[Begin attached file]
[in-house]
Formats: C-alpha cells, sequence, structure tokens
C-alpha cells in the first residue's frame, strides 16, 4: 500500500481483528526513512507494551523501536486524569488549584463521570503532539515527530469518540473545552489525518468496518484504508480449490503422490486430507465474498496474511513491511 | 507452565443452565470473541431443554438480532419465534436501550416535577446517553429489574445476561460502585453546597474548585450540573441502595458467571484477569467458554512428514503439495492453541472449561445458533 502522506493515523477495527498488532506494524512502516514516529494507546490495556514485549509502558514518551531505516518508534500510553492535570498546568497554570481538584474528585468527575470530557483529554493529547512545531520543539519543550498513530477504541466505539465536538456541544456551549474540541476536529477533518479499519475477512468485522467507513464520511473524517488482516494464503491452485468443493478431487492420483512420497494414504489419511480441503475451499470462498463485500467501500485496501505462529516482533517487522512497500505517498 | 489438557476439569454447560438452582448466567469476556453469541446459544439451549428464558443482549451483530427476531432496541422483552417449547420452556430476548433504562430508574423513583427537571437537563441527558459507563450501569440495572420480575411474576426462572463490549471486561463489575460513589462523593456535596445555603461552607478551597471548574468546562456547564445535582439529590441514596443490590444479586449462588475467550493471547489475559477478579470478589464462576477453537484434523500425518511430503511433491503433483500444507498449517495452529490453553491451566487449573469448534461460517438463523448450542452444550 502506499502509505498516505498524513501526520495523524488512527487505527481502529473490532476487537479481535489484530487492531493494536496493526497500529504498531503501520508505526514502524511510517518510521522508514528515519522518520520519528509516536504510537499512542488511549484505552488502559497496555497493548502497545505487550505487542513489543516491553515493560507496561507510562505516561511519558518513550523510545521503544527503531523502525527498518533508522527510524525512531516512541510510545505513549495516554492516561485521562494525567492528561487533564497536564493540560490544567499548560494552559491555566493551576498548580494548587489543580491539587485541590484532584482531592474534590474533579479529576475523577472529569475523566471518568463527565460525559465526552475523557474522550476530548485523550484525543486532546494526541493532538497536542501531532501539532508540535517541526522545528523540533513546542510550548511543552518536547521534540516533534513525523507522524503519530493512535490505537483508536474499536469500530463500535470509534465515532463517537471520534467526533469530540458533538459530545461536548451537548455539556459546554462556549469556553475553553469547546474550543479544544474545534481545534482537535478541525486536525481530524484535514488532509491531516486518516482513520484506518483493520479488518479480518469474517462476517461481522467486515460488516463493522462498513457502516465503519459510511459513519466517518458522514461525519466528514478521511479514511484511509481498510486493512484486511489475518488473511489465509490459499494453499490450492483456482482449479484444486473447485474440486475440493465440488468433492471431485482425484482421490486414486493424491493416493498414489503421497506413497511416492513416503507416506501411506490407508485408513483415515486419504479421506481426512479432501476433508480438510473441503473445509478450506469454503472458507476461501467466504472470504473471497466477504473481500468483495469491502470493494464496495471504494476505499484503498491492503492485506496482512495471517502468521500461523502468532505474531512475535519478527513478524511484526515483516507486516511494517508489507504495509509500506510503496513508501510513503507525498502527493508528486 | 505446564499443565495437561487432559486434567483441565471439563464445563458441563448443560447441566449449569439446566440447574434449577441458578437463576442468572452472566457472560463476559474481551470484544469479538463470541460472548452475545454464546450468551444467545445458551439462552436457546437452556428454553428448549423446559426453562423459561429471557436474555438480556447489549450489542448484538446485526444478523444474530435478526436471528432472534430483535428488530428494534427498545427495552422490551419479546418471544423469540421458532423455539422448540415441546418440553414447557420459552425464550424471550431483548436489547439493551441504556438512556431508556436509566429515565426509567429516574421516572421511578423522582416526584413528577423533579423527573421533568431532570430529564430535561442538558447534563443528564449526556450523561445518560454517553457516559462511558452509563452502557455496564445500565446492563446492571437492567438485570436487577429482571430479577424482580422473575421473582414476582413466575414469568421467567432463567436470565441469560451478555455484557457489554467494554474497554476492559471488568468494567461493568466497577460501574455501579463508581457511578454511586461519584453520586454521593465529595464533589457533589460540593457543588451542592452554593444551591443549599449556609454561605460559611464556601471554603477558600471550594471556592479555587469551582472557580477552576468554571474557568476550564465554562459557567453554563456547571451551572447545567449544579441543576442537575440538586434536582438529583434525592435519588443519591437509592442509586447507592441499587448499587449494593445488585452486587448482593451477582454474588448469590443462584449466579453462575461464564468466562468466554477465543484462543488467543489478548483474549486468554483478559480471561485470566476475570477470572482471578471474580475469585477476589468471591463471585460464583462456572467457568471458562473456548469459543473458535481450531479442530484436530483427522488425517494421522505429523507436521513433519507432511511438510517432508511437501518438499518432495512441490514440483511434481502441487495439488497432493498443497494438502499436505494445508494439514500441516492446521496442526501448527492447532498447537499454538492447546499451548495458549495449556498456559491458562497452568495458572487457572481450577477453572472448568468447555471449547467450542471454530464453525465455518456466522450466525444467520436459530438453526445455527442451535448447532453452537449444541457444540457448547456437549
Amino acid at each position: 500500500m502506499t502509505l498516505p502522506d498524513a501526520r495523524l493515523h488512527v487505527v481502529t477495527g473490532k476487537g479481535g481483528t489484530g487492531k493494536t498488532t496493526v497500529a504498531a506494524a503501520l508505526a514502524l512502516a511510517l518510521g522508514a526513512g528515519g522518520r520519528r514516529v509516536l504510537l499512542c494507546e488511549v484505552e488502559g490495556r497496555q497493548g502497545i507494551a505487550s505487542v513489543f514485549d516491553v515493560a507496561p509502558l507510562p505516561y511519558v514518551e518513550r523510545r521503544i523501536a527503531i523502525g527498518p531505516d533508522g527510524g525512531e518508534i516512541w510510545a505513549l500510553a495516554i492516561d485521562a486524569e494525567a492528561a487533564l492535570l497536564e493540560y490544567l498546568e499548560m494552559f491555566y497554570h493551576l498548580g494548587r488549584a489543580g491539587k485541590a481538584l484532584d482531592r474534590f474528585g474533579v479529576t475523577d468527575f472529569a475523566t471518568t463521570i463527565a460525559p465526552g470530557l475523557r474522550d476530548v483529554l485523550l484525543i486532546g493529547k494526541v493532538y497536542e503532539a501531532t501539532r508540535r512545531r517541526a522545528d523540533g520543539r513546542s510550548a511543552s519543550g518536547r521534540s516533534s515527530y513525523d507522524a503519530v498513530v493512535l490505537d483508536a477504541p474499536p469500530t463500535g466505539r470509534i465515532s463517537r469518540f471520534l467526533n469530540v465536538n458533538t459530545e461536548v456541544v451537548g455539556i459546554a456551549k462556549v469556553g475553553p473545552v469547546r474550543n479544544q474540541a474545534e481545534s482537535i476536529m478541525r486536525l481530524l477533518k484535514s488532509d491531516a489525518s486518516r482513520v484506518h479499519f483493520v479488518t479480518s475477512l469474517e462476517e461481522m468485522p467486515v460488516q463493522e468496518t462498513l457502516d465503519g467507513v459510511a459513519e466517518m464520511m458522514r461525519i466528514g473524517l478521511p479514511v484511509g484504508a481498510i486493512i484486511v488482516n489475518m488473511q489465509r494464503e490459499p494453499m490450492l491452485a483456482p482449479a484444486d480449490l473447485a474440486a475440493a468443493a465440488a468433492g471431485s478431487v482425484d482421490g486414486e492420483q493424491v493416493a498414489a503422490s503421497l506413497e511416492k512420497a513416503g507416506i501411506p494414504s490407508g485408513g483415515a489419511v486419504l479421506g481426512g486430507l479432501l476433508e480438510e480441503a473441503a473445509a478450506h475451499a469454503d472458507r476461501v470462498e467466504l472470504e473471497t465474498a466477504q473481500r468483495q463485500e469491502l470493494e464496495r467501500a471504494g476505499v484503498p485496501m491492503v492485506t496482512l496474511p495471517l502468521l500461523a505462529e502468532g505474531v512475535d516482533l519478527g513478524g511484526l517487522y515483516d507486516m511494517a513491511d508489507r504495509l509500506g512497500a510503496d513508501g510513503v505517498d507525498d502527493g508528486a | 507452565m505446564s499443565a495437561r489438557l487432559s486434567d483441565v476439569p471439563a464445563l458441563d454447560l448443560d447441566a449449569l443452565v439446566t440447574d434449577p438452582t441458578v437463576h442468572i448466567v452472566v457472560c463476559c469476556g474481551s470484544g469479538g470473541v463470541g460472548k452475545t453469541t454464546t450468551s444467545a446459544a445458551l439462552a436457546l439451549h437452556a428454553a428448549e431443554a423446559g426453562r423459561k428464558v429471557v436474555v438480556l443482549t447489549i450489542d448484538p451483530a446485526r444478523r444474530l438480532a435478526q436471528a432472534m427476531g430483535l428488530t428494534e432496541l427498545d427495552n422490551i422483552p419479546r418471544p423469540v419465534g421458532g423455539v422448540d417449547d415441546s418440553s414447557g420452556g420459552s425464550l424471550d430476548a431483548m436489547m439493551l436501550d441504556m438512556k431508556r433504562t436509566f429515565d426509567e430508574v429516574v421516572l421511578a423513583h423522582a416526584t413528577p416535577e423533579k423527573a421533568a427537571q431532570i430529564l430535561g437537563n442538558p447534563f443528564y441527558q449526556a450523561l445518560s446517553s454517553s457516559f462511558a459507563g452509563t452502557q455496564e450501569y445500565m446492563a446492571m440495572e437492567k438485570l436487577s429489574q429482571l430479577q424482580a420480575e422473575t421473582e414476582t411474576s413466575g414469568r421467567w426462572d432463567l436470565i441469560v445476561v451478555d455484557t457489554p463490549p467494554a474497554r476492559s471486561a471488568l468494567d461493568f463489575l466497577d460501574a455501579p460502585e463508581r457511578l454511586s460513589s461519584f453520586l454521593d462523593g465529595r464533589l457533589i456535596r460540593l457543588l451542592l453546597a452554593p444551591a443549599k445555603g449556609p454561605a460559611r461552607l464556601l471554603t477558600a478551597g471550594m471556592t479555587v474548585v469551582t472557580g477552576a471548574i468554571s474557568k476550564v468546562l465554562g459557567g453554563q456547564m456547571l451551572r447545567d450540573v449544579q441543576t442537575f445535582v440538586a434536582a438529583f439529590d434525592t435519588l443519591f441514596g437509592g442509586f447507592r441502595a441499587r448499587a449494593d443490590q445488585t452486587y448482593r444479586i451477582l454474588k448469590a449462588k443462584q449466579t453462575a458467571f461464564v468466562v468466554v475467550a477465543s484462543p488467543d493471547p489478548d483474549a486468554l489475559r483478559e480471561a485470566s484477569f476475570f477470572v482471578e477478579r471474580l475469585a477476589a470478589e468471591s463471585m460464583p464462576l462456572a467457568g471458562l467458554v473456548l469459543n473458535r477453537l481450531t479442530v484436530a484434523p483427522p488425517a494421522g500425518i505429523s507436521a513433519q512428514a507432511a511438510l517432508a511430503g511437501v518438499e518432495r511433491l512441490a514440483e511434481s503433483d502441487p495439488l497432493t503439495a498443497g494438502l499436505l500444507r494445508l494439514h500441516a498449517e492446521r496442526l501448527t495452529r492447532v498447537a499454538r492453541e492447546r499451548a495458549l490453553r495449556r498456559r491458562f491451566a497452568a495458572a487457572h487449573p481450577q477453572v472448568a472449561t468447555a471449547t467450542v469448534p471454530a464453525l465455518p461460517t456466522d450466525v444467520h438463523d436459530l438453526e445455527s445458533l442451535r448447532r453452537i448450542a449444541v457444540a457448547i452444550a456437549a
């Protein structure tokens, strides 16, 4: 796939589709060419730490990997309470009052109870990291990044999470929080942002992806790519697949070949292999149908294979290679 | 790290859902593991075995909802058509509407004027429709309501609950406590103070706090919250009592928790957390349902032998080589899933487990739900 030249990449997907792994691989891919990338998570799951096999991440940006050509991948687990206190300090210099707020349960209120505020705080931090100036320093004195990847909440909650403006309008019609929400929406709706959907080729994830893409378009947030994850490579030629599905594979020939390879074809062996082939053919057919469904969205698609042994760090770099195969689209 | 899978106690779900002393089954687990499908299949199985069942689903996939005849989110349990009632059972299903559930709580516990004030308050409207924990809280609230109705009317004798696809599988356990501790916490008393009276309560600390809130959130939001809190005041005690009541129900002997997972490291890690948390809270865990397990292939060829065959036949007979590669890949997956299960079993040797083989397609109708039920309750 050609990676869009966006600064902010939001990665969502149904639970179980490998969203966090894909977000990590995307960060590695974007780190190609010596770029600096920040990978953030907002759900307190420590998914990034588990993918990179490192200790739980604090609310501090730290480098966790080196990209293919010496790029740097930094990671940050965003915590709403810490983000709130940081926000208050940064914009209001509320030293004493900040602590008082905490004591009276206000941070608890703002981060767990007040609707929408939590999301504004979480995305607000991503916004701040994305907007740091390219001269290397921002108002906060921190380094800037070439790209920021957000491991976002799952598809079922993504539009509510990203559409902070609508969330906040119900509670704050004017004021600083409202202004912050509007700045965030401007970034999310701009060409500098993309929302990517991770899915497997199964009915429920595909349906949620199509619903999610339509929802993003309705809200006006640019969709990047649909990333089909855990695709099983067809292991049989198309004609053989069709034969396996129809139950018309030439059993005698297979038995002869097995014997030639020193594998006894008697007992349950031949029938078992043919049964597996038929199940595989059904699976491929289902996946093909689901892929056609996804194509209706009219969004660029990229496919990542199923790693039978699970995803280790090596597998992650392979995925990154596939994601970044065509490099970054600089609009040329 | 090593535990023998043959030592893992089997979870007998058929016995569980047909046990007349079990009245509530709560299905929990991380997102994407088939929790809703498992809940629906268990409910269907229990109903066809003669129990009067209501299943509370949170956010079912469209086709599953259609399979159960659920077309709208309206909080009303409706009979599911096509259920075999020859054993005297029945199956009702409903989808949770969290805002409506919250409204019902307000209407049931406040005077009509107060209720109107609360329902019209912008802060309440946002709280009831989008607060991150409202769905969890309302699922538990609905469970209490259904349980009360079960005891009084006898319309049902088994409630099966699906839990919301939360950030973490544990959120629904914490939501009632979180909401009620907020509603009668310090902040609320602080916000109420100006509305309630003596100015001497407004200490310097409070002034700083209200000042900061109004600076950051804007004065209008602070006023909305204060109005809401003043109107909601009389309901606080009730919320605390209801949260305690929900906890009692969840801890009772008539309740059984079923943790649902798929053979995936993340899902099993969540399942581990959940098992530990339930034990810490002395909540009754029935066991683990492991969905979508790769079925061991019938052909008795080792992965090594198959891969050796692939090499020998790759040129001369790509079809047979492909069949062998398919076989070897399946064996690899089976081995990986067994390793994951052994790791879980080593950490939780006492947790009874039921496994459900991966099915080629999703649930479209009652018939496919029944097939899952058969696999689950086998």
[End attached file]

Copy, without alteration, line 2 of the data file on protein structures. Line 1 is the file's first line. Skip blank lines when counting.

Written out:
Formats: C-alpha cells, sequence, structure tokens